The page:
I Find a Hatch
By Noah Cain
In my dream I find a hatch in the concrete floor of the basement of my childhood home, a handle of bent rebar, a faint circle outlined in the grayness behind the furnace. The hatch lid is heavy, but I wrestle it off and lower myself down into the hole. I hunch through the dark, earthen tunnel, my hands stretched in front of me. Before long, I feel a weathered, damp wood surface and find the cool metal of an ornately textured doorknob. I start to turn it and then I wake up.
In the fridge light’s dim glow, I eat a leftover porkchop, carefully tipping a jar of applesauce to plop a little dollop on each bite, wondering about the door. Whether it was locked and what was behind it and about other doors, ones I never opened, joys and horrors I’ll never know, joys and horrors I will. Finished, I put the jar away, toss the bone, elbow shut the fridge, and wipe my hands on my underwear.
In the little office I share with my wife there are 2 desks and 2 office chairs. I pull on a hoodie, sit down on mine, and take an old yellow cigarette tin from the center drawer of my desk that holds a few joints and a red lighter. I light up and breathe deep. Sitting there like that I bring the lighter to my knee, slide it through my thumb and pointer finger, then flip it and slide it again in the same way.
Joint still between my lips, I open the bottom drawer of my desk and remove the short corroded knife I found in my dad’s old tackle box when I was a teenager snooping behind the furnace. That space only lit up if you tightened the incandescent bulb a half turn. That incandescent bulb was always surprisingly hot even after a few minutes of snooping. It was a dusty space, whose existence I can’t recall being acknowledged; no one ever said, “Well have you checked behind the furnace?” In my dad’s old tackle box was a spool of line, linked musky lures as long as my forearm, a five of diamonds spoon, and the knife I now use to carve the wick out of the candle I want to light because it smells like cedar, scattering bits of carved wax on the desktop.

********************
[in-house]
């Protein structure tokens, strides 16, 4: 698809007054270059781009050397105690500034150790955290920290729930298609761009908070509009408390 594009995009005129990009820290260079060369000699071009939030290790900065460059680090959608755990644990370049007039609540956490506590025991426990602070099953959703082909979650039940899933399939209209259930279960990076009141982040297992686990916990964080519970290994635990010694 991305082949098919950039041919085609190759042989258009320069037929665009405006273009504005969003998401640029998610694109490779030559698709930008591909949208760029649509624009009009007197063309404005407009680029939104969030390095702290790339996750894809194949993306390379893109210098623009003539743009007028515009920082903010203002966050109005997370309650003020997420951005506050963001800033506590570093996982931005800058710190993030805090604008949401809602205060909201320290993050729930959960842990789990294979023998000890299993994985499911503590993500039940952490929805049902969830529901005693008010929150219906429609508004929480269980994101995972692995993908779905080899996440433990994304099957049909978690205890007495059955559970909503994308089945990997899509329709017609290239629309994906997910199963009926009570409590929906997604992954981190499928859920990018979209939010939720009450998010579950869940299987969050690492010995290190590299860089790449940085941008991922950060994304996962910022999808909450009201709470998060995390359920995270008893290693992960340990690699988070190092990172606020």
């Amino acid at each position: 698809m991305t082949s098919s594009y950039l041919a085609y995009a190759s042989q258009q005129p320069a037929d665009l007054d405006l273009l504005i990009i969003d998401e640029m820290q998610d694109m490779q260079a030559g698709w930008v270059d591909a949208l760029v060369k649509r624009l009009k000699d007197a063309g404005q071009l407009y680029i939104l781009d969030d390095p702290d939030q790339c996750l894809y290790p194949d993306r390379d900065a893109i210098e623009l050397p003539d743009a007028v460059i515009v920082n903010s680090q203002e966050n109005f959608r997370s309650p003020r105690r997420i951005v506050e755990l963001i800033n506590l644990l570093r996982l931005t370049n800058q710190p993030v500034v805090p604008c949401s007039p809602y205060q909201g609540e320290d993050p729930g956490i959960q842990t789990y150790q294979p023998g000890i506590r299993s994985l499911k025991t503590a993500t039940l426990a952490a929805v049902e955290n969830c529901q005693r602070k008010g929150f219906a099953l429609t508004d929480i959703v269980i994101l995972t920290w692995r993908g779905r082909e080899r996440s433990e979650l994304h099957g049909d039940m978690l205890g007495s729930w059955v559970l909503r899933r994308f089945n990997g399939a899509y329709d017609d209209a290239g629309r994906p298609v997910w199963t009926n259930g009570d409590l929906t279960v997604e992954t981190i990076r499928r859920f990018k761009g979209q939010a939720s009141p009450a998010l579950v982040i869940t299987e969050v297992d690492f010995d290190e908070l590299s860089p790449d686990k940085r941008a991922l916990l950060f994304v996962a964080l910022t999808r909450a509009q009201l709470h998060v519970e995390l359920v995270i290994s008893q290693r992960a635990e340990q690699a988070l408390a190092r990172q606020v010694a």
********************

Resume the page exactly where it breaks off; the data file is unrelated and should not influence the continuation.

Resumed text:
And then my wife is at the threshold of our shared office and we sort of nod to one another and she takes the joint from my lips and takes a puff herself as she sits on her own rolly chair and I put the candle down and we turn to face each other.
“What’s up?” she says.
I take the joint from her outstretched hand and inhale. “Not too bad.” I release the smoke.
“Let’s hear it.” She reaches her hand out. I tell her my dream. “Unsettling. For sure unsettling.” The joint went out when I was talking and she holds it up to me to see if I want any more. I wave my hand to show I am good and she puts it on her desk. “You okay?” she asks me.
“Yeah.” I look at her sitting there not really knowing how to answer. “What time is it?” I ask.
“It’s the middle of the night.”
My eyes tear up because I am thinking about my dad and she notices and kisses each of my wet eyes and guides me by the hand to bed. Under the covers I turn toward the wall and she wraps her cool arms around me, pulls me close and says, “It’s okay little spoon.”
Noah Cain is a multimodal artist, critic, and teacher. His work has appeared in CV2, long con magazine, and Winnipeg Free Press. Find him online at noahjcain.com